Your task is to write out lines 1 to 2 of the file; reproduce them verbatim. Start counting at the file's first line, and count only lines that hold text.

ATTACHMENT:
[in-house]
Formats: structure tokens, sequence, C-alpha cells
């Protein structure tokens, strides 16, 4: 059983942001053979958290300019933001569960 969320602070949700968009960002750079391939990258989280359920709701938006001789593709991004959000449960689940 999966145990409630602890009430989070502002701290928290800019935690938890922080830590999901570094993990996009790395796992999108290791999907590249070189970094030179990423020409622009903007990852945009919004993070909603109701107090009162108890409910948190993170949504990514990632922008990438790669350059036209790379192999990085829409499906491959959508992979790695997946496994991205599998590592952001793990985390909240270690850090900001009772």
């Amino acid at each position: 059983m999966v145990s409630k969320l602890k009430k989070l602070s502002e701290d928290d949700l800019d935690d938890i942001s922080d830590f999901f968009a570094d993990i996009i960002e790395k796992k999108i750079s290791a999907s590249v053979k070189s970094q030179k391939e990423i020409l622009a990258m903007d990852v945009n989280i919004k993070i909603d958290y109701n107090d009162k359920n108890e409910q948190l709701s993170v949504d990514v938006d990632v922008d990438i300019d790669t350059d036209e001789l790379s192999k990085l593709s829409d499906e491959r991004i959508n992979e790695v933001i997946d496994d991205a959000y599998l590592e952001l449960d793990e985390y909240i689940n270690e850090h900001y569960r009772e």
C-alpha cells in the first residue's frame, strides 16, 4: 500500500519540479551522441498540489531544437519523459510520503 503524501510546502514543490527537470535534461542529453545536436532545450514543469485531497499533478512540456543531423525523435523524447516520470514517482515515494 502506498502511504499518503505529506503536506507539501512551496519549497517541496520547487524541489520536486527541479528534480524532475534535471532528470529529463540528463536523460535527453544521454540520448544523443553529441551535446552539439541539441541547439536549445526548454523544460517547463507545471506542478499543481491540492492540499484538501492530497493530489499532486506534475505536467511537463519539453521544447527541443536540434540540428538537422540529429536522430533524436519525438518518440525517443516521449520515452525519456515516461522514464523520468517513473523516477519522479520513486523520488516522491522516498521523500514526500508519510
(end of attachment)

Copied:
[in-house]
Formats: structure tokens, sequence, C-alpha cells